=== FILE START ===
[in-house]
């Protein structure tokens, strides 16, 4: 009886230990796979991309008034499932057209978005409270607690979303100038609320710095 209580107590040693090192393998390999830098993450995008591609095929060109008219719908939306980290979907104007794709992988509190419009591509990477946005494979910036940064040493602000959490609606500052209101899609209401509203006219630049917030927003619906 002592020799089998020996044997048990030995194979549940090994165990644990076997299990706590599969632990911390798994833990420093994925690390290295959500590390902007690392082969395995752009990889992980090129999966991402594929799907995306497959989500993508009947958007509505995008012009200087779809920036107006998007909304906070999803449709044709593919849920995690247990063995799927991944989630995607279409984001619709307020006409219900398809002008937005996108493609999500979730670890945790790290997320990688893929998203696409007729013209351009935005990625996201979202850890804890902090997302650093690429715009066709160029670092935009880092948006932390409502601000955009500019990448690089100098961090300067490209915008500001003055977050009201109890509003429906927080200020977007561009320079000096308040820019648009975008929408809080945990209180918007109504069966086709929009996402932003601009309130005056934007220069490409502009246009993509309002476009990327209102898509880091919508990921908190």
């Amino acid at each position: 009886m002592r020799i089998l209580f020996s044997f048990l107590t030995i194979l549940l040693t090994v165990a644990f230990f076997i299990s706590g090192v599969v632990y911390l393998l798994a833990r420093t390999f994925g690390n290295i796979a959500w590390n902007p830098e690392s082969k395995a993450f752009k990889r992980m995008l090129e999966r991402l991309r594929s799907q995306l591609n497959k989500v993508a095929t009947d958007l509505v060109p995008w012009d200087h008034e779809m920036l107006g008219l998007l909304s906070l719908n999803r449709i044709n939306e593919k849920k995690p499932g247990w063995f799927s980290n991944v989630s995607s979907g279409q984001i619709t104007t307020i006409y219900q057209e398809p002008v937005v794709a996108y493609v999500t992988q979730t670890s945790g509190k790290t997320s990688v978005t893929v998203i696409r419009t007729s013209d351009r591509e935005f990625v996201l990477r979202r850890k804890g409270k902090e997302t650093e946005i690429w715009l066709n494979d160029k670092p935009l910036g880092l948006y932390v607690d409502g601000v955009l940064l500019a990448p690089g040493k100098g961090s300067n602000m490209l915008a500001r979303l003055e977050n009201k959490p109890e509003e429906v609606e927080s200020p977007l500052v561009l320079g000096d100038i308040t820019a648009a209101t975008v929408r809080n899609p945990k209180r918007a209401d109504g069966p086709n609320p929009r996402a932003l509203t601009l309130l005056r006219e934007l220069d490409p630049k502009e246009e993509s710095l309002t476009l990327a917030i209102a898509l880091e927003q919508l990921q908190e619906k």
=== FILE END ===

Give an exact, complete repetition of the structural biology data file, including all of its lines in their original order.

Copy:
[in-house]
């Protein structure tokens, strides 16, 4: 009886230990796979991309008034499932057209978005409270607690979303100038609320710095 209580107590040693090192393998390999830098993450995008591609095929060109008219719908939306980290979907104007794709992988509190419009591509990477946005494979910036940064040493602000959490609606500052209101899609209401509203006219630049917030927003619906 002592020799089998020996044997048990030995194979549940090994165990644990076997299990706590599969632990911390798994833990420093994925690390290295959500590390902007690392082969395995752009990889992980090129999966991402594929799907995306497959989500993508009947958007509505995008012009200087779809920036107006998007909304906070999803449709044709593919849920995690247990063995799927991944989630995607279409984001619709307020006409219900398809002008937005996108493609999500979730670890945790790290997320990688893929998203696409007729013209351009935005990625996201979202850890804890902090997302650093690429715009066709160029670092935009880092948006932390409502601000955009500019990448690089100098961090300067490209915008500001003055977050009201109890509003429906927080200020977007561009320079000096308040820019648009975008929408809080945990209180918007109504069966086709929009996402932003601009309130005056934007220069490409502009246009993509309002476009990327209102898509880091919508990921908190």
């Amino acid at each position: 009886m002592r020799i089998l209580f020996s044997f048990l107590t030995i194979l549940l040693t090994v165990a644990f230990f076997i299990s706590g090192v599969v632990y911390l393998l798994a833990r420093t390999f994925g690390n290295i796979a959500w590390n902007p830098e690392s082969k395995a993450f752009k990889r992980m995008l090129e999966r991402l991309r594929s799907q995306l591609n497959k989500v993508a095929t009947d958007l509505v060109p995008w012009d200087h008034e779809m920036l107006g008219l998007l909304s906070l719908n999803r449709i044709n939306e593919k849920k995690p499932g247990w063995f799927s980290n991944v989630s995607s979907g279409q984001i619709t104007t307020i006409y219900q057209e398809p002008v937005v794709a996108y493609v999500t992988q979730t670890s945790g509190k790290t997320s990688v978005t893929v998203i696409r419009t007729s013209d351009r591509e935005f990625v996201l990477r979202r850890k804890g409270k902090e997302t650093e946005i690429w715009l066709n494979d160029k670092p935009l910036g880092l948006y932390v607690d409502g601000v955009l940064l500019a990448p690089g040493k100098g961090s300067n602000m490209l915008a500001r979303l003055e977050n009201k959490p109890e509003e429906v609606e927080s200020p977007l500052v561009l320079g000096d100038i308040t820019a648009a209101t975008v929408r809080n899609p945990k209180r918007a209401d109504g069966p086709n609320p929009r996402a932003l509203t601009l309130l005056r006219e934007l220069d490409p630049k502009e246009e993509s710095l309002t476009l990327a917030i209102a898509l880091e927003q919508l990921q908190e619906k």